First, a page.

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The Puritans were a religious group that developed in England. They were Calvinists who disagreed with some of the more Catholic elements retained in the Church of England, and they desired a more "pure" church (hence the name Puritan). The British government frequently persecuted them because of this. They were more successful during the English Republic, when many of them had high government positions, including Oliver Cromwell, the Lord Protector.

Many of the Puritans emigrated from England to the British colonies in the New England area of what today is the United States, in the 15th and 17th century. They left England in order to be able to practice their religion without interference from their persecutors. For the first few centuries of these colonies' existence, their population was primarily Puritan, and Puritanism was the state religion. After that, however, Puritanism declined, especially with the separation of church from state around the time in this region, and later with the rise of Unitarianism and the Transcendentalist movement. Today there are no Puritans as such left, though many other churches in the United States today hold somewhat similar views.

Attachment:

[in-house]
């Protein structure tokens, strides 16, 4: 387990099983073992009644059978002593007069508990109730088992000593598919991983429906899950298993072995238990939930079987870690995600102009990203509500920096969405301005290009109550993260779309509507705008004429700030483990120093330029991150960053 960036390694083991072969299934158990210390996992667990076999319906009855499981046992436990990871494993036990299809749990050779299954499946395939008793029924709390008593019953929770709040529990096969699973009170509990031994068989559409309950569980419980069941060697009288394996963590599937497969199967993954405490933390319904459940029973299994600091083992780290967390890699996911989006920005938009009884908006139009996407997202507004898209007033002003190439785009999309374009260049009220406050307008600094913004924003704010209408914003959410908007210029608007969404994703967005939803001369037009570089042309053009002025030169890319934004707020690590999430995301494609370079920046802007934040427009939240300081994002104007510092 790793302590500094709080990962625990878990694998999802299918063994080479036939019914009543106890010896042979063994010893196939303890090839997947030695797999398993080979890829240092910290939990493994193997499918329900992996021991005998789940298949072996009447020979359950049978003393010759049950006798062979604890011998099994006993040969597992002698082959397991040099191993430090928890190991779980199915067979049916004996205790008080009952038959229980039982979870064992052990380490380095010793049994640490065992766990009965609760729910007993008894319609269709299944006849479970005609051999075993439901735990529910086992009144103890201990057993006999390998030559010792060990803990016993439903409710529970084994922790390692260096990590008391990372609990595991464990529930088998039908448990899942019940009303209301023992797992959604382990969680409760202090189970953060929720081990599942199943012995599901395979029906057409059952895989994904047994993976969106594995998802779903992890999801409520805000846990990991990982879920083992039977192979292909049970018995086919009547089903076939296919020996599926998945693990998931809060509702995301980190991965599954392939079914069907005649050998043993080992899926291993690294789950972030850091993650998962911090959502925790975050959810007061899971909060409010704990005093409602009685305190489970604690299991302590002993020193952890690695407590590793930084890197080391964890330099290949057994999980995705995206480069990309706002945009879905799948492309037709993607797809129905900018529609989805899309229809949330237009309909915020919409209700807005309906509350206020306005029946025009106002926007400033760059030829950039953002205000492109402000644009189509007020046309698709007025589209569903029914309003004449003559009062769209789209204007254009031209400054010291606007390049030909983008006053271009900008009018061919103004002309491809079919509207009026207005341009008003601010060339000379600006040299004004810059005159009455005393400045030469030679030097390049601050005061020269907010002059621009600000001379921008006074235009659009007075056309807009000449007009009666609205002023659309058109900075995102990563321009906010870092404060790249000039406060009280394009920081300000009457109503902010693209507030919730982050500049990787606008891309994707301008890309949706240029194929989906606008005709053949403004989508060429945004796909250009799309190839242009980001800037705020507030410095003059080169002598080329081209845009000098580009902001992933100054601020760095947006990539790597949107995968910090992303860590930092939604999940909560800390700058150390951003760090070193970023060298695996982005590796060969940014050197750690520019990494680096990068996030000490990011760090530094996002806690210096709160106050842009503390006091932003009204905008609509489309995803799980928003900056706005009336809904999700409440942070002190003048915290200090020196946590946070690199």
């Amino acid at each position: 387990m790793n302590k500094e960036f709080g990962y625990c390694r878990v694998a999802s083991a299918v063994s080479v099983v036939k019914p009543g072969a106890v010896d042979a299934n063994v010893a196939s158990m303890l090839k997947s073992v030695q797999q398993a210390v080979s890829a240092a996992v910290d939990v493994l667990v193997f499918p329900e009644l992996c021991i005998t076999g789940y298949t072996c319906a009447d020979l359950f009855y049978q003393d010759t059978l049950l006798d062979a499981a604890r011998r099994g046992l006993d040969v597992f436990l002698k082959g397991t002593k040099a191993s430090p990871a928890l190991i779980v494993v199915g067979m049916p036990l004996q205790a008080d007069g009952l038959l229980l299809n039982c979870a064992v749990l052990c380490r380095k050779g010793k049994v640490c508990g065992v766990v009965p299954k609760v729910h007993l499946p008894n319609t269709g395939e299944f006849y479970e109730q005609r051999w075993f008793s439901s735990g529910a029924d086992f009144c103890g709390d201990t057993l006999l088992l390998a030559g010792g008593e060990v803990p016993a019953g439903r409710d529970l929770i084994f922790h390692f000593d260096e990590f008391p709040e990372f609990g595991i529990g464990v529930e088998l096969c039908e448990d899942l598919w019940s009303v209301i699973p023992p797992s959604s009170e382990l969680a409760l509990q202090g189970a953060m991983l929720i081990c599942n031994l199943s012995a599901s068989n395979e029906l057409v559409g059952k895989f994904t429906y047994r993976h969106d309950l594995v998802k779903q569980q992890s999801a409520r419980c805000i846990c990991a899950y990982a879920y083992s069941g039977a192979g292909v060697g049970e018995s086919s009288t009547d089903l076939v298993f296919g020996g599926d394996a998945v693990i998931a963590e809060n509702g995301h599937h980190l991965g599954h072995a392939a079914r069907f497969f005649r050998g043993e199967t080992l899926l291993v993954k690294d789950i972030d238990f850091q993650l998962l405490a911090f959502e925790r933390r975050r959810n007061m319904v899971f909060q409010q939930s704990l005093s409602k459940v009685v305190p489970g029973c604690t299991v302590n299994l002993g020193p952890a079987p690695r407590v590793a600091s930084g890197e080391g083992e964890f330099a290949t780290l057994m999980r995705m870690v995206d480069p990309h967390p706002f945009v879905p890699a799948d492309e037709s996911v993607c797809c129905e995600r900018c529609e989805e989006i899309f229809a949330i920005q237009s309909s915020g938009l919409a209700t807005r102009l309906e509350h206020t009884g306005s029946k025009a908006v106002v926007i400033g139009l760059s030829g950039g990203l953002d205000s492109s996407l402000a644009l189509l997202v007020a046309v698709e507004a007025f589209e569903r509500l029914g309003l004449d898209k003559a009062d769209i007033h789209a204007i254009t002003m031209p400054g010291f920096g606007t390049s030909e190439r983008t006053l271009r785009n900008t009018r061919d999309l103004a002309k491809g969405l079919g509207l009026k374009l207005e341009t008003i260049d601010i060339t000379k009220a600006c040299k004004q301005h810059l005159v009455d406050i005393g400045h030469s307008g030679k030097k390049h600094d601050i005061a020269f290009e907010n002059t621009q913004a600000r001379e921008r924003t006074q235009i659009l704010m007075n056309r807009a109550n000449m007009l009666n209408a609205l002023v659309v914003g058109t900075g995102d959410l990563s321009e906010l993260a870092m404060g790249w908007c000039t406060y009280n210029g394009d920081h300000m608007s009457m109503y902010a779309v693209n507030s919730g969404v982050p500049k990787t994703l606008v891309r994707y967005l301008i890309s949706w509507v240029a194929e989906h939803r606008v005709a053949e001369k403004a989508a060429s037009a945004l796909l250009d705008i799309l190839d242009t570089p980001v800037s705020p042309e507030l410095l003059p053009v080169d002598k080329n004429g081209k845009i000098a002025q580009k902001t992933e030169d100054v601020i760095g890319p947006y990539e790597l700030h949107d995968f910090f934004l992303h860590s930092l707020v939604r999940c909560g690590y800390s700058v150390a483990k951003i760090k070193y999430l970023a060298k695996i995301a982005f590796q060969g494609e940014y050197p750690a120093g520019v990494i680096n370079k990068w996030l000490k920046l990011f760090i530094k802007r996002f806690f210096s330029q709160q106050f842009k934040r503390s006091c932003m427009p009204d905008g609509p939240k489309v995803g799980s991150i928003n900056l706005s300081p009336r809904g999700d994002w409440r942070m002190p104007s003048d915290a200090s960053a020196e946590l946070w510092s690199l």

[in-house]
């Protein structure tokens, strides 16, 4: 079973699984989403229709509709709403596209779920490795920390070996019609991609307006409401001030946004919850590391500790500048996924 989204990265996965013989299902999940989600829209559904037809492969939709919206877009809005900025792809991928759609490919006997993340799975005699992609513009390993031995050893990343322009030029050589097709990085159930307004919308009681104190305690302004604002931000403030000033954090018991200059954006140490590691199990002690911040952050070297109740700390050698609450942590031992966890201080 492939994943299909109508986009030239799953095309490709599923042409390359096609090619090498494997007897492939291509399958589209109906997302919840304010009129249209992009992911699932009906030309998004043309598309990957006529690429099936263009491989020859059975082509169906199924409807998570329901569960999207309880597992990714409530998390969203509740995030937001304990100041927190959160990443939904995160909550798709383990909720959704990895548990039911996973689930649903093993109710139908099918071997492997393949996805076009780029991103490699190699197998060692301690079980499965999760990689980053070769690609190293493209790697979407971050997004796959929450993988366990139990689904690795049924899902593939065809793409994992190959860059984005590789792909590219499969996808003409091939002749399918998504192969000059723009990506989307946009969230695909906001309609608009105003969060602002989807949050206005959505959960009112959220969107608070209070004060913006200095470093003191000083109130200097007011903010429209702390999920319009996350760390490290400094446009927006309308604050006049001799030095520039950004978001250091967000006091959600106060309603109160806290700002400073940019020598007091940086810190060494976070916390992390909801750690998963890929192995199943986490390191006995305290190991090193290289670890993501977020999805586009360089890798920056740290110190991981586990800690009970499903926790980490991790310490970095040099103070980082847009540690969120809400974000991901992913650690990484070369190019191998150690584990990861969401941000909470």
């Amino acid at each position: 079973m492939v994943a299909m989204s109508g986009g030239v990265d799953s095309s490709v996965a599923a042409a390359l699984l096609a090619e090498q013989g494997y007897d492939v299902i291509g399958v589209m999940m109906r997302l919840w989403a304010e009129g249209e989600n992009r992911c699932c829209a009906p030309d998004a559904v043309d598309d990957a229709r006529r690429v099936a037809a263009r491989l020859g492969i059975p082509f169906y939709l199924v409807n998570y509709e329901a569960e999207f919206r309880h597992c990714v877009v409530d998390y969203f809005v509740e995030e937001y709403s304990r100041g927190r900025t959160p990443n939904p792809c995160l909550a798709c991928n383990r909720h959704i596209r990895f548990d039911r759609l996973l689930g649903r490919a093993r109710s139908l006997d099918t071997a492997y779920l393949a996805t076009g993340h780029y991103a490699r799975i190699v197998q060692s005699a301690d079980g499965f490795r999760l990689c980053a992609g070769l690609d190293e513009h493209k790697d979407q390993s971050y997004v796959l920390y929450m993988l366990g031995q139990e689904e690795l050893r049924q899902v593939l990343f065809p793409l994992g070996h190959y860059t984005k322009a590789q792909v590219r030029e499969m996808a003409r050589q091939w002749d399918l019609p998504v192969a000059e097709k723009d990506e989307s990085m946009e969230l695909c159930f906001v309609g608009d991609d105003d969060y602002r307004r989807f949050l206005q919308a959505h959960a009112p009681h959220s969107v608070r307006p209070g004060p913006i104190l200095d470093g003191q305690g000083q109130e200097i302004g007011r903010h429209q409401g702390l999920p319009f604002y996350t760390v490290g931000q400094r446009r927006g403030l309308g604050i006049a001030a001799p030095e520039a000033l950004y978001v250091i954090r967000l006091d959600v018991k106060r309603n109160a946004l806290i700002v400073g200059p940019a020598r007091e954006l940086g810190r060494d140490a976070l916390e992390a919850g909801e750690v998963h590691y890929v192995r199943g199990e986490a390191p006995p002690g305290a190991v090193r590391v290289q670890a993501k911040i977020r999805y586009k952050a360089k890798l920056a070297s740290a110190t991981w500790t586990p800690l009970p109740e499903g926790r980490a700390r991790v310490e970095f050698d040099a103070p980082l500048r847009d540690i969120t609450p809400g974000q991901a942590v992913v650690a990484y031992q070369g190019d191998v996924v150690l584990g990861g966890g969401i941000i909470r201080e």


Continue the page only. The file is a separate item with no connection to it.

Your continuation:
Some historic Puritan persons include: